The big advantage of borrowing 95 per cent (also known as a 95 per cent home loan) is that you get to buy your property sooner. That may be particularly important if you plan to purchase in a rising market, where prices are increasing faster than you can accumulate savings.

But 95 per cent home loans also have disadvantages. First, the 95 per cent home loan market is relatively small, so you’ll have fewer options to choose from. Second, you’ll probably have to pay LMI (lender’s mortgage insurance). Third, you’ll probably be charged a higher interest rate. Fourth, the more you borrow, the more you’ll ultimately have to pay in interest. Fifth, if your property declines in value, your mortgage might end up being worth more than your home.

Does Australia have no-deposit home loans?

Australia no longer has no-deposit home loans – or 100 per cent home loans as they’re also known – because they’re regarded as too risky.

However, some lenders allow some borrowers to take out mortgages with a 5 per cent deposit.

Another option is to source a deposit from elsewhere – either by using a parental guarantee or by drawing out equity from another property.

Will I have to pay lenders' mortgage insurance twice if I refinance?

If your deposit was less than 20 per cent of your property’s value when you took out your original loan, you may have paid lenders’ mortgage insurance (LMI) to cover the lender against the risk that you may default on your repayments. 

If you refinance to a new home loan, but still don’t have enough deposit and/or equity to provide 20 per cent security, you’ll need to pay for the lender’s LMI a second time. This could potentially add thousands or tens of thousands of dollars in upfront costs to your mortgage, so it’s important to consider whether the financial benefits of refinancing may be worth these costs.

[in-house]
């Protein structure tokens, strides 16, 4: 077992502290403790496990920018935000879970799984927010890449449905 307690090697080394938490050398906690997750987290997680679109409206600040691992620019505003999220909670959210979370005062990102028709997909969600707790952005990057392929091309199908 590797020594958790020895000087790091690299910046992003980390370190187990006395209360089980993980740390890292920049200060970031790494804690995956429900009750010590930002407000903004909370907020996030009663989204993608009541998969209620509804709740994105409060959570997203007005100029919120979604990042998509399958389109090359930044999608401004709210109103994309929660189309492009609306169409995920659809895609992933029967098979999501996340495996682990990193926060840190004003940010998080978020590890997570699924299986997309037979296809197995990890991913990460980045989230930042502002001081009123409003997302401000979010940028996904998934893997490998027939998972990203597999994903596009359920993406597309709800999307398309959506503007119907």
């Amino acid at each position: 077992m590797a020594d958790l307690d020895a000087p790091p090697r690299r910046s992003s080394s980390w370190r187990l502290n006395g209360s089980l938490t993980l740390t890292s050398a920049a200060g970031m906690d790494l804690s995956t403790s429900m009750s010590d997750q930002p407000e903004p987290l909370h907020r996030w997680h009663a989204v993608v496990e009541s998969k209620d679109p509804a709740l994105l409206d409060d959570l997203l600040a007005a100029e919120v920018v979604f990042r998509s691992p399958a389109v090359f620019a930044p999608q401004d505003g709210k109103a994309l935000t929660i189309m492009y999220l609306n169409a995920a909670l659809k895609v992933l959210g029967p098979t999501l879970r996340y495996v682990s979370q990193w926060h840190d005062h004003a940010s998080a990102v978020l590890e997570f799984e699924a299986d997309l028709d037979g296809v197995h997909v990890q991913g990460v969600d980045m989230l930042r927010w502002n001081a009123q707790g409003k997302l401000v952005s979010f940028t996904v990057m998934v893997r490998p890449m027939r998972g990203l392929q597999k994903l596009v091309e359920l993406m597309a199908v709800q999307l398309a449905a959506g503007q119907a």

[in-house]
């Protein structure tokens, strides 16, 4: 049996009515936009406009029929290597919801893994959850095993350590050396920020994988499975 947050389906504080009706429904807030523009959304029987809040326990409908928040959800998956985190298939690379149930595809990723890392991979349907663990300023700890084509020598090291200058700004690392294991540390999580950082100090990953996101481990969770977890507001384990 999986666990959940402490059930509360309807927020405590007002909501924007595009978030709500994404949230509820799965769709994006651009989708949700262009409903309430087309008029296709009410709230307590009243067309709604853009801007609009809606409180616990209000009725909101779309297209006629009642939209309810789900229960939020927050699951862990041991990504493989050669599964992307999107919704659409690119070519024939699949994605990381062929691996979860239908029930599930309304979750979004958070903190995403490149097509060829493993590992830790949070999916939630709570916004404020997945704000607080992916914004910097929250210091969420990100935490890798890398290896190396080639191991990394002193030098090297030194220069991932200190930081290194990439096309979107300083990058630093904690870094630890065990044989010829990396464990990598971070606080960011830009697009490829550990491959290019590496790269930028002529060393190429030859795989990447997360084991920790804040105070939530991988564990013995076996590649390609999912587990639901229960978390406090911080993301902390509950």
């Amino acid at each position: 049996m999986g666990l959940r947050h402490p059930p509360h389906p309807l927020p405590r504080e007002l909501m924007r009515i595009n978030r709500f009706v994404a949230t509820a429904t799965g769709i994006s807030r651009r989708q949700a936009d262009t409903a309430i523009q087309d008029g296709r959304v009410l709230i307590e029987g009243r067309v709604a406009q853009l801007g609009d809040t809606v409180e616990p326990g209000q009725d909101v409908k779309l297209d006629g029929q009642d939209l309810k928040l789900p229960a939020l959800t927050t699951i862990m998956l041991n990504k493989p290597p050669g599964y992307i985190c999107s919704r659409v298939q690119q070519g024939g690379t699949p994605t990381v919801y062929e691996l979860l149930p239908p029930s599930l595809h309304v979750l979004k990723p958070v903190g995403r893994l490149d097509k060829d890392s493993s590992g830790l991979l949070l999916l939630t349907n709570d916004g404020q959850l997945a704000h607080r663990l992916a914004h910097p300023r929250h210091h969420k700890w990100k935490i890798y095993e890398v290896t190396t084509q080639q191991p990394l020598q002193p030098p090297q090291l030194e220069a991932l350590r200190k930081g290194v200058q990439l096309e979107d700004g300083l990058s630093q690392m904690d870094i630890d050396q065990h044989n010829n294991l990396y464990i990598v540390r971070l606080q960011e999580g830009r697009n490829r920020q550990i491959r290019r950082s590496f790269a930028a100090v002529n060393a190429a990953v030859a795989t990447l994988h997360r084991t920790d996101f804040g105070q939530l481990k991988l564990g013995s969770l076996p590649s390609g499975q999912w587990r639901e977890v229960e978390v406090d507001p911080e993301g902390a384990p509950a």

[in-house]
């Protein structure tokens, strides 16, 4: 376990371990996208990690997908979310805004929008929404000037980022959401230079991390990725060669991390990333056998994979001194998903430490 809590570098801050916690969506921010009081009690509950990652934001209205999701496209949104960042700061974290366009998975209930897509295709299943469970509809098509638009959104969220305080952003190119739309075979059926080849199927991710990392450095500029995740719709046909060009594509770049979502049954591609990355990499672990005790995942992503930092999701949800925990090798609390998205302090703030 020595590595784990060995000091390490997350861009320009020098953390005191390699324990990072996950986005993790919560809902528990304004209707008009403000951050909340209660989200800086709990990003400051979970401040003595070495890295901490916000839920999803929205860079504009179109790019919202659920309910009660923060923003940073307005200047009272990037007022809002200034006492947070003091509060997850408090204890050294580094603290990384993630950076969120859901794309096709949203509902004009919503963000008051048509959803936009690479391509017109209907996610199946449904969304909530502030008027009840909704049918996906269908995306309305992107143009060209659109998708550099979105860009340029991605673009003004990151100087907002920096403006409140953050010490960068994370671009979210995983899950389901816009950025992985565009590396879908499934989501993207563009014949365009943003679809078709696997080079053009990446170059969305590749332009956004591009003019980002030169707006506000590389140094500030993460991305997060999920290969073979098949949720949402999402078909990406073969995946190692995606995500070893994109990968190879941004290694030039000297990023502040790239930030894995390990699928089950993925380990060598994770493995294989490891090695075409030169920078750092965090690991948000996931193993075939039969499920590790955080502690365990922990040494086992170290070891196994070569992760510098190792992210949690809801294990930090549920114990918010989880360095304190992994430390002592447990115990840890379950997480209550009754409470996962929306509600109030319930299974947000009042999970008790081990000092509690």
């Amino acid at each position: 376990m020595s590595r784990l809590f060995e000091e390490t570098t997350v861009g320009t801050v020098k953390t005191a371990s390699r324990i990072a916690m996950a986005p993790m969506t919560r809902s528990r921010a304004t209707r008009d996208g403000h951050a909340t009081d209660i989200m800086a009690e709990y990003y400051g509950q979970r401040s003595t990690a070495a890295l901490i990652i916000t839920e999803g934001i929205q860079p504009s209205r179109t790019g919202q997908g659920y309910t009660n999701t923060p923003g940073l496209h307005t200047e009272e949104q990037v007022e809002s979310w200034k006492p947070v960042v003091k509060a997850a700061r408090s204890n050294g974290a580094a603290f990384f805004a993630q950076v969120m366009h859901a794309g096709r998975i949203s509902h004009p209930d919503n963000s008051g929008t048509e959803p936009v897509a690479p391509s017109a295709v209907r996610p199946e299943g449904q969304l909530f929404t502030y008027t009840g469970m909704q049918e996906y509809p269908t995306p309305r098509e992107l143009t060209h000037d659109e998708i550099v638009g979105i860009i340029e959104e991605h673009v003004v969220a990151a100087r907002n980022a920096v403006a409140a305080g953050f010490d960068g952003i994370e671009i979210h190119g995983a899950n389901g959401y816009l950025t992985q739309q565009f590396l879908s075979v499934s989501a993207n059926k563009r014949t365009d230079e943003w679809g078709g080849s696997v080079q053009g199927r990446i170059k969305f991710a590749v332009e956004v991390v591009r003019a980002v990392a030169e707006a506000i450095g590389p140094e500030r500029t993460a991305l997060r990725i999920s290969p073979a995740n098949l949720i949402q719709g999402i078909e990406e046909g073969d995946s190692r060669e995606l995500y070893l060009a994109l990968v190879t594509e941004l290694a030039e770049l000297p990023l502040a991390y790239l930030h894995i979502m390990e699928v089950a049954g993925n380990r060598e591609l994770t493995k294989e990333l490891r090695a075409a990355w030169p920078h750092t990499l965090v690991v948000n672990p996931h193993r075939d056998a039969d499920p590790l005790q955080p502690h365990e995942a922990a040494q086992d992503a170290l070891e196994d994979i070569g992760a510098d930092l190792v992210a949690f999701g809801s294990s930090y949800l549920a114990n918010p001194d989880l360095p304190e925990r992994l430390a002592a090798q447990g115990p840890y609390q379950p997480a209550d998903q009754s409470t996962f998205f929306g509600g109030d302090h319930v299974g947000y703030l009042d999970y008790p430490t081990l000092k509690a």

How much deposit will I need to buy a house?

A deposit of 20 per cent or more is ideal as it’s typically the amount a lender sees as ‘safe’. Being a safe borrower is a good position to be in as you’ll have a range of lenders to pick from, with some likely to offer up a lower interest rate as a reward. Additionally, a deposit of over 20 per cent usually eliminates the need for lender’s mortgage insurance (LMI) which can add thousands to the cost of buying your home.

While you can get a loan with as little as 5 per cent deposit, it’s definitely not the most advisable way to enter the home loan market. Banks view people with low deposits as ‘high risk’ and often charge higher interest rates as a precaution. The smaller your deposit, the more you’ll also have to pay in LMI as it works on a sliding scale dependent on your deposit size.

How much debt is too much?

A home loan is considered to be too large when the monthly repayments exceed 30 per cent of your pre-tax income. Anything over this threshold is officially known as ‘mortgage stress’ – and for good reason – it can seriously affect your lifestyle and your actual stress levels.

The best way to avoid mortgage stress is by factoring in a sizeable buffer of at least 2 – 3 per cent. If this then tips you over into the mortgage stress category, then it’s likely you’re taking on too much debt.

If you’re wondering if this kind of buffer is really necessary, consider this: historically, the average interest rate is around 7 per cent, so the chances of your 30 year loan spending half of its time above this rate is entirely plausible – and that’s before you’ve even factored in any of life’s emergencies such as the loss of one income or the arrival of a new family member.